Interruptions to standard medical care posed the greatest risk for patients with concerning symptoms, Esserman said, or those who had gotten recent cancer diagnoses. “That was a real tragedy of the pandemic,” she told me. “People who had a mass, even if they called, were told, ‘Well, why don’t you just wait.’ Those are the people who had consequential cancers, who had real delay.” The full effects of a screening pause, and thus of doctors finding fewer cancers in patients without symptoms, remains uncertain. But the data are clear on the importance of the care that’s given after diagnosis. Once a cancer has been identified, patients have a greater chance of dying the longer they wait to start treatment.
We have no way of knowing yet whether the pandemic has led to a higher overall number of cancer cases or deaths, whether on account of last year’s screening pause or for another reason. (The most reliable annual statistics, produced by the American Cancer Society, are not yet available for 2020 and 2021.) Disturbing early observations in Modena and Cincinnati may be partly the result of a statistical illusion. Individual physicians and researchers could be treating a different population of cancer patients—with different symptoms or risk factors—than they were before the pandemic. If that’s the case, then they might end up seeing worse outcomes even where the total number of serious cancers across all people in their community stayed the same. The Modena and Cincinnati studies each looked at cancer rates in a single hospital at the very beginning of the screening rebound. Their findings may not hold over time or in other locations. Researchers in the Netherlands were able to track all breast-cancer diagnoses throughout their country, for example, and found no increase in advanced cancers during the same period.
There is a better way to draw useful information from last year’s screening pause. Instead of looking only at the people who happen to show up to a single clinic, researchers could follow a larger, more diverse group of patients over time. In particular, experts told me, we should focus on the patients who were (or weren’t) seen by their provider just before and after shutdowns began. Say a hospital decided to cancel all elective procedures on March 19. Patients who had their mammogram or pap smear or lung-cancer scan scheduled on March 18 would have gotten their exam, while those who happened to have made their appointment for March 20 would have been out of luck. Appointment dates are essentially arbitrary, so the patients who got their screening just before the pause should be very similar, in general, to those who waited months to resume their medical care. Voilà, a pseudo-randomized trial is born! A natural experiment like this could provide information well into the future. Although some patients who missed an exam rescheduled it as soon as possible, others might have decided to skip that year’s test altogether, and catch up in 2021. Still others may end up never getting screened again. Scientists could track screening’s “pandemic generation” for the rest of their life and see what happens.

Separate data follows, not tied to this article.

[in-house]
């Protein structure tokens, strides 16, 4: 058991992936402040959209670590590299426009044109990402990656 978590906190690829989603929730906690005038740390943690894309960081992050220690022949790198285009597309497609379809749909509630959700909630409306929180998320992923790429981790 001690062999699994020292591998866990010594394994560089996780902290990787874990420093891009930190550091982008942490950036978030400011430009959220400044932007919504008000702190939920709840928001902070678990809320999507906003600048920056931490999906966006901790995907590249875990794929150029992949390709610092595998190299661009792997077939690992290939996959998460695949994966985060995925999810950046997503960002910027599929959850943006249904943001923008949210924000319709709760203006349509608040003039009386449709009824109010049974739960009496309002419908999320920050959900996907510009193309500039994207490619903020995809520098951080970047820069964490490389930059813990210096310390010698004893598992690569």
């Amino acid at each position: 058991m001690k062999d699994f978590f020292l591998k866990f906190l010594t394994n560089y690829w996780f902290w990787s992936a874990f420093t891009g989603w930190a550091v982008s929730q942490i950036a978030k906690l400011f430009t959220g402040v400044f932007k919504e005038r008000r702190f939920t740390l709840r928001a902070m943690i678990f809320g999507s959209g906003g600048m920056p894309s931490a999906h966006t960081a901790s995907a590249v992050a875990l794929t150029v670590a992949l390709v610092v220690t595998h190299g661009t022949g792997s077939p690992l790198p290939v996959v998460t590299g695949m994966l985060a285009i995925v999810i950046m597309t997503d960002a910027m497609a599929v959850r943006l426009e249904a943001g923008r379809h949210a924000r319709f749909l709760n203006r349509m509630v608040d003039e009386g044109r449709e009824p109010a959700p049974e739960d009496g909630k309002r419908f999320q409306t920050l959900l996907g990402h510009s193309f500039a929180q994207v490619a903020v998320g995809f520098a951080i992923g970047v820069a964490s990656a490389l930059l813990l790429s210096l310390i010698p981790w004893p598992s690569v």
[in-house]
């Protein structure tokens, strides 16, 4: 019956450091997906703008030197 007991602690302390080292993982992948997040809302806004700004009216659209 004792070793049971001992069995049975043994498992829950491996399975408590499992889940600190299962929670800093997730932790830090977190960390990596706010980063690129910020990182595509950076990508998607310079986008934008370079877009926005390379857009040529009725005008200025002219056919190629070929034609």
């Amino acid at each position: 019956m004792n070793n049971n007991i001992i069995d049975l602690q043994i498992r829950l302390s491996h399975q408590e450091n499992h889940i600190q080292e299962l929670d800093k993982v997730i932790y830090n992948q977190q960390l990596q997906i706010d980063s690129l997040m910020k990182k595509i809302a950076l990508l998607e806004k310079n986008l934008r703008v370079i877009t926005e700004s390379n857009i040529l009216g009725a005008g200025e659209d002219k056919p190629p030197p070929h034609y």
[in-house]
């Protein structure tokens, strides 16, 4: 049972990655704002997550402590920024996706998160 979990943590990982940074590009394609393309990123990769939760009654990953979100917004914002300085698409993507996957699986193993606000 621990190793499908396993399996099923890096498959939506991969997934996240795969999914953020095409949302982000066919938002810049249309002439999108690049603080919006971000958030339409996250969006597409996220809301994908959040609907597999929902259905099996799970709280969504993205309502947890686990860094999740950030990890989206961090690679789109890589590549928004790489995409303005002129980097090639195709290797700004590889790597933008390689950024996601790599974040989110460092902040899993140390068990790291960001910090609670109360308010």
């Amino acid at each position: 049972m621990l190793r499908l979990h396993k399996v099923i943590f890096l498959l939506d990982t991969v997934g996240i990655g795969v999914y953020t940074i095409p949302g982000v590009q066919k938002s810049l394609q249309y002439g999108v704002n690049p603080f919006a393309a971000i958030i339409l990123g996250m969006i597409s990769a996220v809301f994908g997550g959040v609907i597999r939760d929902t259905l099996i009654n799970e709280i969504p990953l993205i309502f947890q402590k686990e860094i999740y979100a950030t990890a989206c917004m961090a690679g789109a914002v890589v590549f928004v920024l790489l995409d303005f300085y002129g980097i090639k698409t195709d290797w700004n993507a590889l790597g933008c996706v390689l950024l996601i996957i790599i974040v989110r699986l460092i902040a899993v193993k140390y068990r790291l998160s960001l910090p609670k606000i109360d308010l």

The public is going to be inundated with analyses like these, says Aaron Schwartz, a physician and health-policy researcher at the University of Pennsylvania, but “it gets messy very fast.” The pandemic disrupted so much of our daily lives at once that we may not be able to tease out the effect of screening delays. What if a patient who skipped his colonoscopy also lost his health insurance and started eating more junk food? We couldn’t say for sure which factor was to blame for a bad outcome. Because of these simultaneous changes, “it’s a very tall order to measure the effectiveness of cancer screening,” Schwartz told me.
Perhaps I was naive in spring 2020 for suggesting that new data would settle one of medicine’s great controversies. Doctors aren’t number-crunching automatons; we’re just as often swayed by our experiences. What the natural experiment of the pandemic did do was show millions of people that there are various ways of receiving (or not receiving) care. “A patient that skips their cancer screening because of COVID might think differently about how important it is,” Schwartz said. Doctors, too, have been shaken out of their routine: Some physicians who started offering home-based colon-cancer screening, for example, will keep doing so after the pandemic—long before we get definitive results about the method from Robertson’s trial at the VA. In the end, some important decisions regarding our medical care do get decided by chance and circumstance.